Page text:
Even with the higher allocation, many farmers in the San Joaquin Valley and elsewhere in Southern California will need to pump substantial amounts of groundwater to sustain their crops, several experts said.
The disconnect between conditions in the northern and southern parts of California will be a key issue facing state leaders this year. Cracks in a unified approach to the drought are already apparent.
Earlier this month, the San Juan Water District near Folsom Lake declared its local water supply healthy and said there is no longer a need for its customers to drastically curb water use. Board officials said they no longer would adhere to a mandate from the State Water Resources Control board ordering the district to cut use by 33 percent.
Amy Talbot, water efficiency program manager for the Regional Water Authority, said in a statement Wednesday that current conditions merit relaxing or rescinding emergency conservation mandates in parts of the state with healthy water supplies.
“The reliability of a water provider’s portfolio should be the fundamental element in considering mandatory water conservation during drought,” she said.
Meanwhile, Jeff Kightlinger, general manager of the Metropolitan Water District of Southern California, said that the “big wish and hope” of a wet winter hadn’t materialized. “We’ve had another drought year in Southern California, even with El Niño,” he said.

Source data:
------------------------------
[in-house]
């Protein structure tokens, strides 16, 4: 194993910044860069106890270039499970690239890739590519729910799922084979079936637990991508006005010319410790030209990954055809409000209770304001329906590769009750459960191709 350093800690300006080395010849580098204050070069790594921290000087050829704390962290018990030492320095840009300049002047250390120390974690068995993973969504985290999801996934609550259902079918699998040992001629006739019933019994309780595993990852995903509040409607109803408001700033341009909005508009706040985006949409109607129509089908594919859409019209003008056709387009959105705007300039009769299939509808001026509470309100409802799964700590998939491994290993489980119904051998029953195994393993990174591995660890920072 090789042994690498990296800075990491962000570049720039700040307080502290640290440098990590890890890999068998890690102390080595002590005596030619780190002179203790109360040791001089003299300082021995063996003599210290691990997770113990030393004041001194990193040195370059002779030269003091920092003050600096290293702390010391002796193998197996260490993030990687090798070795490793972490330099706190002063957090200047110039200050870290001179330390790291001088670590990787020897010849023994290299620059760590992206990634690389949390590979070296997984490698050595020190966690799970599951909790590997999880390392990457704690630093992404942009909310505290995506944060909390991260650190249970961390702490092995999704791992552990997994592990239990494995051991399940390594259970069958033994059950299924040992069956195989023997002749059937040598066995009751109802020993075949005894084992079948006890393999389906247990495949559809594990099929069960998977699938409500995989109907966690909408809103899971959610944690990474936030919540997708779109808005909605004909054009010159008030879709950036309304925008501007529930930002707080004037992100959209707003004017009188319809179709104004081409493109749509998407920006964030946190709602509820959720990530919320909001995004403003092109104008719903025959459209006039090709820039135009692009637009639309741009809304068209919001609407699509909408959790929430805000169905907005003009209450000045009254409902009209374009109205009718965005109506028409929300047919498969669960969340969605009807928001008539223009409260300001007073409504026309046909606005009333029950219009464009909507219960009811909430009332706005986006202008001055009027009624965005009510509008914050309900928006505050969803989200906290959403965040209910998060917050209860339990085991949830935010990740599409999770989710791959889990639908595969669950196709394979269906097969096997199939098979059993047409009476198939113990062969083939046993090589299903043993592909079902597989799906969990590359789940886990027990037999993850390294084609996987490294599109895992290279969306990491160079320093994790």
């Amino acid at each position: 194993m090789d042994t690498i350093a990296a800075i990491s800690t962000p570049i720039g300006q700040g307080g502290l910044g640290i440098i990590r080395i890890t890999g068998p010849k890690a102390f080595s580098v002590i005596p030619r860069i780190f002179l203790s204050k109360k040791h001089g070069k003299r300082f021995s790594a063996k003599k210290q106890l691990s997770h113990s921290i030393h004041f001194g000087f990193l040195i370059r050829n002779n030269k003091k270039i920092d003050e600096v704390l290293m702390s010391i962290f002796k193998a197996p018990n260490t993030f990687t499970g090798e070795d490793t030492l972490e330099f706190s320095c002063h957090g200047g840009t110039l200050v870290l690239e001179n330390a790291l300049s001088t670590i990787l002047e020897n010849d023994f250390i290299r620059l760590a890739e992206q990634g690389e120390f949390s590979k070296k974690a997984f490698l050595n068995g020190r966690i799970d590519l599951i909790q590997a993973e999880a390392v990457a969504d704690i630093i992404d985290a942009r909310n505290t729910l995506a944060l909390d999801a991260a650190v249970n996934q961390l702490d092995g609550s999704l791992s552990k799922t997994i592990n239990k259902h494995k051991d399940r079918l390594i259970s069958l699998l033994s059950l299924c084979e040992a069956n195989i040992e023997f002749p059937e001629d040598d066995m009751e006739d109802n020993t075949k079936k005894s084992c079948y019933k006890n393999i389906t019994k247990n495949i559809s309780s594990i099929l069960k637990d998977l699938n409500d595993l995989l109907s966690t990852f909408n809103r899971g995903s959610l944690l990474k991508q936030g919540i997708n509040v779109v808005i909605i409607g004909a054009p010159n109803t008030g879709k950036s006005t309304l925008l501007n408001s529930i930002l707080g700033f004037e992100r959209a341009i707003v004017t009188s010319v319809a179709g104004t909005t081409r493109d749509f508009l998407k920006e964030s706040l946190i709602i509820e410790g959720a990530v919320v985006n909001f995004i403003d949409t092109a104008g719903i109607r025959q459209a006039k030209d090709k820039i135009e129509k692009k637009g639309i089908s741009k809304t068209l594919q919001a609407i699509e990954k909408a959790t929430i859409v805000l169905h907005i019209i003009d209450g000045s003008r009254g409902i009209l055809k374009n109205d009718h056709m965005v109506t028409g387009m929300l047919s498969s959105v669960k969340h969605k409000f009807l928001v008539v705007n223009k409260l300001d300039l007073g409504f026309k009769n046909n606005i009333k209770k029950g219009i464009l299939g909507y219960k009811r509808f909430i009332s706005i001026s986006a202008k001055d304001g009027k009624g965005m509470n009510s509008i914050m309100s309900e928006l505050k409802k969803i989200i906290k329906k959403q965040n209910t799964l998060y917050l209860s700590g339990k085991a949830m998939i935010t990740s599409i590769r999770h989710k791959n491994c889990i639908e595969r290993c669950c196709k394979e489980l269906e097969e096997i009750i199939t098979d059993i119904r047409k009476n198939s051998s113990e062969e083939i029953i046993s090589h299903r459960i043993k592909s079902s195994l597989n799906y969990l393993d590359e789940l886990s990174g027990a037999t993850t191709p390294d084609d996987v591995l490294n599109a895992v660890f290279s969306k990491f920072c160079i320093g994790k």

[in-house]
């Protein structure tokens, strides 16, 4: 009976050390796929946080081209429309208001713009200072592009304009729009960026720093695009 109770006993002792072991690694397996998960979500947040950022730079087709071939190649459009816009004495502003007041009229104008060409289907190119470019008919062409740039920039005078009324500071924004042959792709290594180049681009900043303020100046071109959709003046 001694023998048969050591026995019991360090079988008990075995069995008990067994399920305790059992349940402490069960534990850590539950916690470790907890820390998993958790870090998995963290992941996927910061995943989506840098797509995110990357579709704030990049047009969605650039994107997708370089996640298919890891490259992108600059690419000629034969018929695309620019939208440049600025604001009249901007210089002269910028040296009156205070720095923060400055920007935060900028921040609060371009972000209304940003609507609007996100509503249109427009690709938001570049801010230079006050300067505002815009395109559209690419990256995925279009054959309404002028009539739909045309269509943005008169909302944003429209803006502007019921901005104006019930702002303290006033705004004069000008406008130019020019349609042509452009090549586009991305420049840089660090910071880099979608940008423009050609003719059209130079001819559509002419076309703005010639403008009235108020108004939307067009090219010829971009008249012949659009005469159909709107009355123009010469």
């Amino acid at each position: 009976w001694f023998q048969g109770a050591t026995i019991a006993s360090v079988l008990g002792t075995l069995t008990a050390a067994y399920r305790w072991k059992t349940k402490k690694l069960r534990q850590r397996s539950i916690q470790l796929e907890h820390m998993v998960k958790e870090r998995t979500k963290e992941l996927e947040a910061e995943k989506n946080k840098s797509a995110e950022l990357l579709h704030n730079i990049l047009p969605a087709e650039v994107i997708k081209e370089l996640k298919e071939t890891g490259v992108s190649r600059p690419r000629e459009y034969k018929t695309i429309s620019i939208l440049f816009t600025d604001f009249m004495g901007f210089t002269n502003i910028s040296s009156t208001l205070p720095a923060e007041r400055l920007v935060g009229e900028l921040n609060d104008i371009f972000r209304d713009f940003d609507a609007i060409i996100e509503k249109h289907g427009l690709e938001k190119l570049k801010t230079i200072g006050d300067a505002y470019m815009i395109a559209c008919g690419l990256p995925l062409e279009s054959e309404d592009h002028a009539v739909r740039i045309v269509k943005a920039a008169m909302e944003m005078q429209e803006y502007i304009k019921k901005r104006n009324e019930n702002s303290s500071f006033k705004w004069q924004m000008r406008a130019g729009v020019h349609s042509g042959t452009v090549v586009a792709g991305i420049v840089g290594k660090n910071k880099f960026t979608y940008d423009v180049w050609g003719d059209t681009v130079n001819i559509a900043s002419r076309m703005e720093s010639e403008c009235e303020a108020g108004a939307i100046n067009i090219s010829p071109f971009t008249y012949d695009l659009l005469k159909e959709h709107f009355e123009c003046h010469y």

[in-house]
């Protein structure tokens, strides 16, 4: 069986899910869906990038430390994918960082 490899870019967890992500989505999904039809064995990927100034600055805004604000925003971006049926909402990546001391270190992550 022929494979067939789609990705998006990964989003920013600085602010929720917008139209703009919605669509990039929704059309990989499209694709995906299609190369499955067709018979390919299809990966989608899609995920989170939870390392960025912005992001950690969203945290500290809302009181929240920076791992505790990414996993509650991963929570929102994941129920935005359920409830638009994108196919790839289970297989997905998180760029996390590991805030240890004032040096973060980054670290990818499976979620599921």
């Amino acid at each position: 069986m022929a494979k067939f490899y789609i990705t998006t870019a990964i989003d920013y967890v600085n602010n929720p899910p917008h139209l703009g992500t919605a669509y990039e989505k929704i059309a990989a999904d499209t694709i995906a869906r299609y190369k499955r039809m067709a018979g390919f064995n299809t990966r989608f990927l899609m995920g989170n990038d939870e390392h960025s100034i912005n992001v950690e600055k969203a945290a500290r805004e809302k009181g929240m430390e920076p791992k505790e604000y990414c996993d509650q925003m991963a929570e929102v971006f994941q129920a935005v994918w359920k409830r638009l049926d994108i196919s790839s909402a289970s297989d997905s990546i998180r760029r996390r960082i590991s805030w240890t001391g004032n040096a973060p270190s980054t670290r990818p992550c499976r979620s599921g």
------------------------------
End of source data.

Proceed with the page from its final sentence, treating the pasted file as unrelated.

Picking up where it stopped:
U.S. Sen. Dianne Feinstein, D-Calif., speaking to The Sacramento Bee editorial board Wednesday, warned against quickly loosening the mandatory restrictions imposed by Gov. Jerry Brown last year.
“I think it’s premature right now,” she said. “I think we need to see what happens in April ... an important month for water.”
The State Water Resources Control Board will revisit its conservation mandates in May. Max Gomberg, climate and conservation manager, said the board likely will move to “a more regional framework” in which different areas face different targets, depending in part on the health of their water supply.
“We’re sensitive to what local water agencies are going through, trying to keep customers conserving when the customers can see how much rain there’s been,” Gomberg said.
But the board is not going to abandon conservation mandates, he said. He noted that when Brown called for voluntary conservation in 2014, “It wasn’t sufficient.”
“We don’t want to tell people to ‘go back to your profligate water use and don’t worry,’” he said. “Part of why we’re being so painstaking about this next set of rules is we do want to acknowledge that the drought has been eased in some places more than others.”
The disparate conditions at state reservoirs underscore the need for improvements in California’s water delivery system, said Maury Roos, chief hydrologist at the Department of Water Resources. He pointed to the San Luis Reservoir in Merced County, the fifth-largest reservoir in the state, which stood at 57 percent of its historical depth Wednesday. If California had better ways of moving water, San Luis would, like the northern reservoirs, be nearly full, he said.
“The state has, generally speaking, an abundance of water in the north, and the large demands are in the southern part of the state,” Roos said. “There is a natural imbalance. You have to find a way to transfer and store it.”
Christopher Cadelago of The Bee’s Capitol Bureau contributed to this report